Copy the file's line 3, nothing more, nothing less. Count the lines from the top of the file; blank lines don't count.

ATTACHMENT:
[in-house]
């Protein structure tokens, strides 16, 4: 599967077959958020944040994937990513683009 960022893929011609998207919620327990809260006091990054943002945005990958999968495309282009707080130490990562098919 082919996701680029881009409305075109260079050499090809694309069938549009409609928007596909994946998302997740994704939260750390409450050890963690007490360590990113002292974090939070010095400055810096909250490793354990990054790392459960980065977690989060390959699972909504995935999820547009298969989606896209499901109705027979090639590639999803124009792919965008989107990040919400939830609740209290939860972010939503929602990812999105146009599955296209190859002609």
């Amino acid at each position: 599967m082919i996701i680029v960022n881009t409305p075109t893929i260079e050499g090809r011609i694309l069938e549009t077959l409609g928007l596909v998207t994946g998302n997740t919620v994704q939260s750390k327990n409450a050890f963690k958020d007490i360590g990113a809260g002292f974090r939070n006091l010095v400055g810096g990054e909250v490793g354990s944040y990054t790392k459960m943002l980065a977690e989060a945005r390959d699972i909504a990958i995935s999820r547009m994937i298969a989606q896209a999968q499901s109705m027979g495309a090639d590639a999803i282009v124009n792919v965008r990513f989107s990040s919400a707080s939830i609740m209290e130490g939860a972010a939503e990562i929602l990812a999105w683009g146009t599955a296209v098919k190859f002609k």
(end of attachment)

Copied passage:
């Amino acid at each position: 599967m082919i996701i680029v960022n881009t409305p075109t893929i260079e050499g090809r011609i694309l069938e549009t077959l409609g928007l596909v998207t994946g998302n997740t919620v994704q939260s750390k327990n409450a050890f963690k958020d007490i360590g990113a809260g002292f974090r939070n006091l010095v400055g810096g990054e909250v490793g354990s944040y990054t790392k459960m943002l980065a977690e989060a945005r390959d699972i909504a990958i995935s999820r547009m994937i298969a989606q896209a999968q499901s109705m027979g495309a090639d590639a999803i282009v124009n792919v965008r990513f989107s990040s919400a707080s939830i609740m209290e130490g939860a972010a939503e990562i929602l990812a999105w683009g146009t599955a296209v098919k190859f002609k």